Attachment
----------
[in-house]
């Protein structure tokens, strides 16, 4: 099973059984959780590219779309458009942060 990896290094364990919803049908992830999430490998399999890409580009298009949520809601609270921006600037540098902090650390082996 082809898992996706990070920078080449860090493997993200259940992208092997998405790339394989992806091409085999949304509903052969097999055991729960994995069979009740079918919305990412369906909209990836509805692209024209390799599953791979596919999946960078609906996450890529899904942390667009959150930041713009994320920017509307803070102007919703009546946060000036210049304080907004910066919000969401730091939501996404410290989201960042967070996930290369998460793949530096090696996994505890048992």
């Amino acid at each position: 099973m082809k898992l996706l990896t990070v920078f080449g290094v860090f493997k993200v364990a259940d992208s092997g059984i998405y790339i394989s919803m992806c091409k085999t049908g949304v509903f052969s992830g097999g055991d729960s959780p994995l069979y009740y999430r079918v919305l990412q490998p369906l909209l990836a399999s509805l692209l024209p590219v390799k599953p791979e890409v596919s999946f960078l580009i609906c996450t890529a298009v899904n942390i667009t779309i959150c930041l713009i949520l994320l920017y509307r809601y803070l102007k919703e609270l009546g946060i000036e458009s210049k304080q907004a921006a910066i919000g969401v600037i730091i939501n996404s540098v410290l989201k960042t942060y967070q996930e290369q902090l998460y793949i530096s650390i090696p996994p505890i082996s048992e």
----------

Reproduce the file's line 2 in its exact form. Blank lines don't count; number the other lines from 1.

């Protein structure tokens, strides 16, 4: 099973059984959780590219779309458009942060 990896290094364990919803049908992830999430490998399999890409580009298009949520809601609270921006600037540098902090650390082996 082809898992996706990070920078080449860090493997993200259940992208092997998405790339394989992806091409085999949304509903052969097999055991729960994995069979009740079918919305990412369906909209990836509805692209024209390799599953791979596919999946960078609906996450890529899904942390667009959150930041713009994320920017509307803070102007919703009546946060000036210049304080907004910066919000969401730091939501996404410290989201960042967070996930290369998460793949530096090696996994505890048992």